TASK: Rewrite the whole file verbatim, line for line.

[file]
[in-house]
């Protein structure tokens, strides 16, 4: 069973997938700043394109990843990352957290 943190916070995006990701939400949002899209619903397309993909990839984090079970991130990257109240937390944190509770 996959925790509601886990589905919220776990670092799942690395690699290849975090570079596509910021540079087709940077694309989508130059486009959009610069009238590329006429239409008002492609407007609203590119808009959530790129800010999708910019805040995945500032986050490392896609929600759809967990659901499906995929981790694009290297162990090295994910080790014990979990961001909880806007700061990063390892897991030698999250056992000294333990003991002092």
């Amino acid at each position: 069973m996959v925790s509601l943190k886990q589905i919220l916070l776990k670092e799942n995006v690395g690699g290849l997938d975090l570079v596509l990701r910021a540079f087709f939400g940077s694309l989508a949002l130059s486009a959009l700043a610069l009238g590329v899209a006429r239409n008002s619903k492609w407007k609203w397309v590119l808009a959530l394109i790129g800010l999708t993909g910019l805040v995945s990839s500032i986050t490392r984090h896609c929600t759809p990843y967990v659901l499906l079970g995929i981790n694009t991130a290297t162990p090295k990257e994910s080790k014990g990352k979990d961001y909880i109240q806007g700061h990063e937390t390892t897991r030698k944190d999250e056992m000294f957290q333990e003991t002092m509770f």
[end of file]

[in-house]
């Protein structure tokens, strides 16, 4: 069973997938700043394109990843990352957290 943190916070995006990701939400949002899209619903397309993909990839984090079970991130990257109240937390944190509770 996959925790509601886990589905919220776990670092799942690395690699290849975090570079596509910021540079087709940077694309989508130059486009959009610069009238590329006429239409008002492609407007609203590119808009959530790129800010999708910019805040995945500032986050490392896609929600759809967990659901499906995929981790694009290297162990090295994910080790014990979990961001909880806007700061990063390892897991030698999250056992000294333990003991002092």
């Amino acid at each position: 069973m996959v925790s509601l943190k886990q589905i919220l916070l776990k670092e799942n995006v690395g690699g290849l997938d975090l570079v596509l990701r910021a540079f087709f939400g940077s694309l989508a949002l130059s486009a959009l700043a610069l009238g590329v899209a006429r239409n008002s619903k492609w407007k609203w397309v590119l808009a959530l394109i790129g800010l999708t993909g910019l805040v995945s990839s500032i986050t490392r984090h896609c929600t759809p990843y967990v659901l499906l079970g995929i981790n694009t991130a290297t162990p090295k990257e994910s080790k014990g990352k979990d961001y909880i109240q806007g700061h990063e937390t390892t897991r030698k944190d999250e056992m000294f957290q333990e003991t002092m509770f």